5 Reasons to Be an OnAir Blogger

Here at OnAir, we try to stick to eco-issues that affect teens. That’s why we want our blog posts to come from teens, because only you know what topics you and your friends care about.

Right now we’re hunting for a team of smart, social, savvy teen bloggers. Wondering what’s in it for you? Wonder no more. For your consideration, here are Five Reasons to Be an OnAir Blogger.


1. You get community service hours

That’s right. You blog for us, you get to log time for community service. We know lots of you need those hours to graduate, and since we’re run by a little nonprofit called The Clean Air Campaign, your blogging time is volunteer-able. So the more you write, the more you can log!


2. You can do it even if writing’s not your thing.

Who said blogging was just about writing? If you’re a wordsmith, that’s awesome. If you’re not, guess what? STILL AWESOME. We want you to blog your photos. We want you to blog your videos. We want you to blog your artwork or audio tracks, if you’ve got ‘em. Seriously, if you’re creative and want to speak out about clean air, we have a spot for you.


3. Say it with me: Aircreds

Come on, you knew this would be in here. Blogging is one of the best, most awesome ways to earn AirCreds! Don’t tell me you STILL haven’t heard of AirCreds.

AirCreds are a point system for being earth-friendly. You do good things for the air, we give you points. You earn enough points, you can trade them in for cool AirCreds stuff. We’re working on an awesome schedule of AirCreds prizes, and you don’t want to miss out. It’s like grandpa always said: Start earning those AirCreds as soon as possible. True story.


4. Fame and fortune, natch.

OK, maybe not fortune, per se. But still.

Our bloggers are an elite crew. They weigh in on the issues, get their work pushed out to thousands of viewers on our site and social media channels—and look great doing it. Every budding game-changer has to start somewhere.


5. We’re starting a movement. You can start it with us.

Now, the clean air cause isn’t exactly new. But when you get down to it, teens haven’t had a lot of chances to organize to spread the word. And that’s what OnAir is all about.

Because we’ll let you in on a little secret: OnAir is more than a website. It’s a grassroots Save The Air movement just for people your age. Don’t you want to do something big—something that helps the planet? The first step is spreading the word. Do it here.


So. Heard enough? Ready to get started? Click here to apply now! If you’ve still got questions, you can plug them right into the blogger application form.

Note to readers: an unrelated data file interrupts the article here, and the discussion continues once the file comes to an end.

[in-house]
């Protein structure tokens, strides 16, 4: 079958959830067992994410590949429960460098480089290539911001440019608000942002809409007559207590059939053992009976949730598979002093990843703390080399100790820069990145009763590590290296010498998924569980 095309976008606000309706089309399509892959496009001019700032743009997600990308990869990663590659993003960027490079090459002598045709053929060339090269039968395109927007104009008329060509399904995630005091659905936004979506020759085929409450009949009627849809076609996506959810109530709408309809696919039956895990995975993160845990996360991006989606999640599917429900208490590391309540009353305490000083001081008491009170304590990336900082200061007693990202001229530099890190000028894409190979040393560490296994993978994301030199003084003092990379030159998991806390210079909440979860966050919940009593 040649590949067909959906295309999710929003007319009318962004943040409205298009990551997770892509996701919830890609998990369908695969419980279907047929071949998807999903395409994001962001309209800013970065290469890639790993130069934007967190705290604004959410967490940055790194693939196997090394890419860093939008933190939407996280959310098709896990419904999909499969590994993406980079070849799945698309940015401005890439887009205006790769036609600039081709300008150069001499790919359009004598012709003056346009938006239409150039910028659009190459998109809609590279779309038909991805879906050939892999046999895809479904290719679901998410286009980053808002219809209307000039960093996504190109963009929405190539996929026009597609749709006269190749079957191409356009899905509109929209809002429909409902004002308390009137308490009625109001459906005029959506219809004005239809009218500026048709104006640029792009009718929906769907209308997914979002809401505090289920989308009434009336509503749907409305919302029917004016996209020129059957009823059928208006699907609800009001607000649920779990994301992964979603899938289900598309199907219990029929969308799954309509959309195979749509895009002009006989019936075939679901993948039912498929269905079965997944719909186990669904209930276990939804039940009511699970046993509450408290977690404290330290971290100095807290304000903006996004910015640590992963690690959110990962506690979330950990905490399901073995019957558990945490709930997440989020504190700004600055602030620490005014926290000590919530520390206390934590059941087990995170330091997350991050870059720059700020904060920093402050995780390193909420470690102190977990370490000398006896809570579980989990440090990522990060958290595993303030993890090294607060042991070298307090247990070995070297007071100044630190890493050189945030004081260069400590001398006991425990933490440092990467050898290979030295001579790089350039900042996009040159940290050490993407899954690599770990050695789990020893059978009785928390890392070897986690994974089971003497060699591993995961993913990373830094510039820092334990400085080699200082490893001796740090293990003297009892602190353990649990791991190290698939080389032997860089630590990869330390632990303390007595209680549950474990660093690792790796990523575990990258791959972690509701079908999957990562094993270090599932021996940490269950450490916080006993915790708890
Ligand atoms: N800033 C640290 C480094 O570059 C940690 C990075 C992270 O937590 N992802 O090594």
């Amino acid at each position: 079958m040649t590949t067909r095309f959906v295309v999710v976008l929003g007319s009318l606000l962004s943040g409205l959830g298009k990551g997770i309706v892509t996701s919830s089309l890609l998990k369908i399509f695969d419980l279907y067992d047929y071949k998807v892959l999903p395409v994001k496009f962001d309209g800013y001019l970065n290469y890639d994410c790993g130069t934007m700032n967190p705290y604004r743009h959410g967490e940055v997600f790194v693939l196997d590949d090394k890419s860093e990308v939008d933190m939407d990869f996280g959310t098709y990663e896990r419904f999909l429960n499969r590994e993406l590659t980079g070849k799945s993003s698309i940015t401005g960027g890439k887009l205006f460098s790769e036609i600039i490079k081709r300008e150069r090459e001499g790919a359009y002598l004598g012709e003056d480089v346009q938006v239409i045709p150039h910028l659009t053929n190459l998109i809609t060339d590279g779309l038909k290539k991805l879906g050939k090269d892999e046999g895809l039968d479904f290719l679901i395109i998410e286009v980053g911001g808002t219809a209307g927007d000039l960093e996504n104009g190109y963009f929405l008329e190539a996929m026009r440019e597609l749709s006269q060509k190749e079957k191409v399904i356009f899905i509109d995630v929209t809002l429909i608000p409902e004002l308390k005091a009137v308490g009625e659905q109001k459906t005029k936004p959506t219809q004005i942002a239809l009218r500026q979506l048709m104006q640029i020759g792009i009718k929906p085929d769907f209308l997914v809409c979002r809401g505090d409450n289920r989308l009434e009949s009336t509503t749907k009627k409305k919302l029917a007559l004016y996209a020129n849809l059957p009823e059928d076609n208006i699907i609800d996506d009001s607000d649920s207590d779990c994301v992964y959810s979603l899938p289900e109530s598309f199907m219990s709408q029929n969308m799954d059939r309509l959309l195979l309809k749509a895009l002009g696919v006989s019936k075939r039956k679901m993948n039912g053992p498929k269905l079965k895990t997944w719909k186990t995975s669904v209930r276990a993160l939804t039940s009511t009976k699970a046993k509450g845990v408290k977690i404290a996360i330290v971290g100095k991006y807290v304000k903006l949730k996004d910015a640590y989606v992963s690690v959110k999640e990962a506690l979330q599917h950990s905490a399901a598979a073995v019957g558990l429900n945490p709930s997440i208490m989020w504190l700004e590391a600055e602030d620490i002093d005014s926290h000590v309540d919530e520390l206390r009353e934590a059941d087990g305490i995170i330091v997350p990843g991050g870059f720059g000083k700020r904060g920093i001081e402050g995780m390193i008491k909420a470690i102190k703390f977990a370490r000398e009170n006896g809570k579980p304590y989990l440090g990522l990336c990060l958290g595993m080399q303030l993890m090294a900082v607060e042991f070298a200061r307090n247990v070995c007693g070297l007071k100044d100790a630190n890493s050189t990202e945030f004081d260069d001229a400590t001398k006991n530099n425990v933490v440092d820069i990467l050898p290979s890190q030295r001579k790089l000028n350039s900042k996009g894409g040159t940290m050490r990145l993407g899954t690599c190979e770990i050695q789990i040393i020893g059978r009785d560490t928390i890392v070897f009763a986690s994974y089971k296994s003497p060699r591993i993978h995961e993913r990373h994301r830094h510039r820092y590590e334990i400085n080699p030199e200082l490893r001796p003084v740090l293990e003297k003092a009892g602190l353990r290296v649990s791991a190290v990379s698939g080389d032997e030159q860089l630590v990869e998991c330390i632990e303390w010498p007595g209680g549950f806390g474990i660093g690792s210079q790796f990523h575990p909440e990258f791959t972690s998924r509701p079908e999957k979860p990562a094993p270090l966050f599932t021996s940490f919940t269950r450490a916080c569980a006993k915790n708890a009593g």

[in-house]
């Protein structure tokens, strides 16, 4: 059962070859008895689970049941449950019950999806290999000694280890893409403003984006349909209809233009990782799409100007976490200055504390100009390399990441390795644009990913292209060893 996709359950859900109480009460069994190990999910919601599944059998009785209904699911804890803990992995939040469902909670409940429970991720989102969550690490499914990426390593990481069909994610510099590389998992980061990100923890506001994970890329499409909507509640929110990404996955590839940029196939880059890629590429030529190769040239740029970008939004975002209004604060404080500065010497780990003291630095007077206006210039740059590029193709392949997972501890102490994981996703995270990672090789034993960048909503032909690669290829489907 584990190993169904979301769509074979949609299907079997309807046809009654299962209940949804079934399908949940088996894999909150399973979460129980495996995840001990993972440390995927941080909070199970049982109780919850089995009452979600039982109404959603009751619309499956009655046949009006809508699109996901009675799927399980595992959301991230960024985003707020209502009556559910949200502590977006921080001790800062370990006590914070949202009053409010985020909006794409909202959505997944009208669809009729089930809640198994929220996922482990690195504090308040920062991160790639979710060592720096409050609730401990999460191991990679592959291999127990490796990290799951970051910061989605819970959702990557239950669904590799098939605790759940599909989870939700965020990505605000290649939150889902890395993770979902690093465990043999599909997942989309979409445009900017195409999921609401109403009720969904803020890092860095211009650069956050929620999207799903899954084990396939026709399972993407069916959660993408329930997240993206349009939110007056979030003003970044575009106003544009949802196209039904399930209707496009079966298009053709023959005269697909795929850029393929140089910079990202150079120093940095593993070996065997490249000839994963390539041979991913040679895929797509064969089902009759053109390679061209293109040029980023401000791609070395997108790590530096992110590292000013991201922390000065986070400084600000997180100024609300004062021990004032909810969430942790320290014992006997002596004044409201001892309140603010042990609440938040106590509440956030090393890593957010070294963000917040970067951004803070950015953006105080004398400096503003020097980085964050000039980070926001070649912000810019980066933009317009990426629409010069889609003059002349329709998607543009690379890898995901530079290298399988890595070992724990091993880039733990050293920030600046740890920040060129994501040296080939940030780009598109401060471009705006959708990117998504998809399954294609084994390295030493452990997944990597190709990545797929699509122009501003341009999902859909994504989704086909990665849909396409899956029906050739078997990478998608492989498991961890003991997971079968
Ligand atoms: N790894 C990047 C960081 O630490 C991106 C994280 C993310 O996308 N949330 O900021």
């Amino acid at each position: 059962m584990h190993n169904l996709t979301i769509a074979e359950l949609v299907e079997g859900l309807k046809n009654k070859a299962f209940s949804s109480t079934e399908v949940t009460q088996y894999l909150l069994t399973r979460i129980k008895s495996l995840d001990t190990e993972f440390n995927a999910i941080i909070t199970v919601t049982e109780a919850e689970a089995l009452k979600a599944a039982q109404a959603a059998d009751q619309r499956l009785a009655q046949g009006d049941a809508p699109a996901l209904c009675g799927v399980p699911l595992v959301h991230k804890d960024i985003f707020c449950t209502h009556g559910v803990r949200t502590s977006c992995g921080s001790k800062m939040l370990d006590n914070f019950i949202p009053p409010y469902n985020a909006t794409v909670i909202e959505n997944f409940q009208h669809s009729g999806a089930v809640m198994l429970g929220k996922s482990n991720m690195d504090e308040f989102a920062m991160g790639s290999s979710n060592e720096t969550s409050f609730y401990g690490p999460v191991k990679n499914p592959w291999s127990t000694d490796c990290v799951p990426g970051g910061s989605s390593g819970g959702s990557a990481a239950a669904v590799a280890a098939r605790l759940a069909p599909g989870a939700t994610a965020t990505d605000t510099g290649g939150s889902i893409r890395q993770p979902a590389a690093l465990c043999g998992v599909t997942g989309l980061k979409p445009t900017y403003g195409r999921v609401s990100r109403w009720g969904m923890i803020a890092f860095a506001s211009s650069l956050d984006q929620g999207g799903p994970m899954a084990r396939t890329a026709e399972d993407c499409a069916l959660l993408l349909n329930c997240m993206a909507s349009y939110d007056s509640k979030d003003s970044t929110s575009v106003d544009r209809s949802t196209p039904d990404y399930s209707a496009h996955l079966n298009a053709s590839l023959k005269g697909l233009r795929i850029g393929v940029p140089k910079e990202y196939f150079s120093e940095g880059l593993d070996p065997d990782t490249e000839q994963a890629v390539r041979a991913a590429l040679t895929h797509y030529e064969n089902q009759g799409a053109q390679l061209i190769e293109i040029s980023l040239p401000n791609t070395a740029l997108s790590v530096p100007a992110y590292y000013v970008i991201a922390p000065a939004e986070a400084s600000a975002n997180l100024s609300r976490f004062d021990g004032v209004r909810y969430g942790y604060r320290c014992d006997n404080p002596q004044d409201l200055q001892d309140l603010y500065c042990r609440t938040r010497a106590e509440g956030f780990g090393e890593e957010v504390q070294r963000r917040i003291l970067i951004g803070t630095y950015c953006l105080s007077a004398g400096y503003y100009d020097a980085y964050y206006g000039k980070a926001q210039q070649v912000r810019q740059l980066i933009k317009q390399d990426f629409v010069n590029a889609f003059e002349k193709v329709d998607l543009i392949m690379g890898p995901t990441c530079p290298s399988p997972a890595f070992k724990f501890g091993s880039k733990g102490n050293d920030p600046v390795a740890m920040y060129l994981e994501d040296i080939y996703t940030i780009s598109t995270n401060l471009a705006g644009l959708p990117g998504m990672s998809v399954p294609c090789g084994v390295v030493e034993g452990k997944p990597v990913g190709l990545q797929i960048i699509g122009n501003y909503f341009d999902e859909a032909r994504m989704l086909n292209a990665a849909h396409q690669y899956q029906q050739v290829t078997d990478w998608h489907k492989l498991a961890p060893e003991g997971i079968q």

Come aboard.

Centennial Olympic Park

The Olympic games are an international tradition that have their roots in Roman times. These games are the world’s linchpin. They are something that connects us all to one another.

Some of you might not know this, or even have been born at the time, but in 1996 Atlanta had the honor or hosting these games. The 1996 Olympic games were highly eventful, and left an impact on Atlanta that can still be experienced today. Probably the most visible impact that was left is Centennial Olympic Park.

This park is probably one of Atlanta’s most active parks. It is constantly putting on concerts, such as “Party in the Park.” It also has fountains to enjoy and cool off in, fields, festivals, an ice skating rink (only in the winter), and it is conveniently located downtown, so you are never in need of a place to go eat.

Centennial is a point of pride for Atlanta. The airport has a mural of it, it is in a lot of our tourism adverts, and it is just generally well-known. This place is totally unique to this city, and is beloved by the population here. The park’s construction was even partially funded by residents who paid to have their names carved onto bricks in the park. It is definitely a great place to go.

Whether you are visiting the city, or have lived here your whole life, Centennial Olympic park is the place to be, especially now. It is a great way to view and experience some of our city’s history, as well as have a good time. In 1996 the whole world saw the park on their televisions. Now it is time to go and visit it in real life.

* * * *

OnAir says: You know what else was great about the 1996 Olympic games in Atlanta? They prompted a city-wide clean air effort that would become The Clean Air Campaign! And yeah, we kinda like those guys. Click here to learn a little more about how that went down.

Incentives for Going Green

In these modern times, we have become a bit muddy on the definition of going green and what we as a people should do to help the environment. As of now, just about everything has some sort of label that attaches the idea of being environmentally friendly to being “green”.

In reality, every little bit helps, simple, whether you are using a product that is good for the environment and your wallet, or if you just buying a product that gives partial revenue towards a program that helps an organization for going green.

On that note, here are some monetary notes that could provide you with an incentive for